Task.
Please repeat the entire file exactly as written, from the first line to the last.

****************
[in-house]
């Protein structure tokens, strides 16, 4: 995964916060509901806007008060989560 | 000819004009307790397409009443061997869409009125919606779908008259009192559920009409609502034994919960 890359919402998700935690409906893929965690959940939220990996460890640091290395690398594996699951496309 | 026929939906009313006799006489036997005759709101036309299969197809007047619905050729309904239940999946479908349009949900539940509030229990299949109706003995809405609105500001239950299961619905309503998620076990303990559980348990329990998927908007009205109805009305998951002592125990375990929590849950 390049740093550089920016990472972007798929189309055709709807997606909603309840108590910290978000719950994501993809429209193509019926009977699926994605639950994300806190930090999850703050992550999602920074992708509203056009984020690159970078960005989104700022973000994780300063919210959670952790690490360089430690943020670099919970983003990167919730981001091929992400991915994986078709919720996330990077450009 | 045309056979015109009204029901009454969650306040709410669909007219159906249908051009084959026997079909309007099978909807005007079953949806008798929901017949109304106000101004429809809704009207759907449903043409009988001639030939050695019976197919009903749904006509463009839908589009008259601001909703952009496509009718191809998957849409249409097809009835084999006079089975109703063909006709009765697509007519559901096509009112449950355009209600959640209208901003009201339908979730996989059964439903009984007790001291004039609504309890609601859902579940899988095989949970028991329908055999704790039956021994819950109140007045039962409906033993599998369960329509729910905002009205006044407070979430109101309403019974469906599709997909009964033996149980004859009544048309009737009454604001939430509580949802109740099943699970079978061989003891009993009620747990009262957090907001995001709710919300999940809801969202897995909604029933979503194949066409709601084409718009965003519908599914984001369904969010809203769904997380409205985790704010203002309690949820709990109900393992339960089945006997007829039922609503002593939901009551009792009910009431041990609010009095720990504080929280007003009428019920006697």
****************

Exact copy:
[in-house]
């Protein structure tokens, strides 16, 4: 995964916060509901806007008060989560 | 000819004009307790397409009443061997869409009125919606779908008259009192559920009409609502034994919960 890359919402998700935690409906893929965690959940939220990996460890640091290395690398594996699951496309 | 026929939906009313006799006489036997005759709101036309299969197809007047619905050729309904239940999946479908349009949900539940509030229990299949109706003995809405609105500001239950299961619905309503998620076990303990559980348990329990998927908007009205109805009305998951002592125990375990929590849950 390049740093550089920016990472972007798929189309055709709807997606909603309840108590910290978000719950994501993809429209193509019926009977699926994605639950994300806190930090999850703050992550999602920074992708509203056009984020690159970078960005989104700022973000994780300063919210959670952790690490360089430690943020670099919970983003990167919730981001091929992400991915994986078709919720996330990077450009 | 045309056979015109009204029901009454969650306040709410669909007219159906249908051009084959026997079909309007099978909807005007079953949806008798929901017949109304106000101004429809809704009207759907449903043409009988001639030939050695019976197919009903749904006509463009839908589009008259601001909703952009496509009718191809998957849409249409097809009835084999006079089975109703063909006709009765697509007519559901096509009112449950355009209600959640209208901003009201339908979730996989059964439903009984007790001291004039609504309890609601859902579940899988095989949970028991329908055999704790039956021994819950109140007045039962409906033993599998369960329509729910905002009205006044407070979430109101309403019974469906599709997909009964033996149980004859009544048309009737009454604001939430509580949802109740099943699970079978061989003891009993009620747990009262957090907001995001709710919300999940809801969202897995909604029933979503194949066409709601084409718009965003519908599914984001369904969010809203769904997380409205985790704010203002309690949820709990109900393992339960089945006997007829039922609503002593939901009551009792009910009431041990609010009095720990504080929280007003009428019920006697």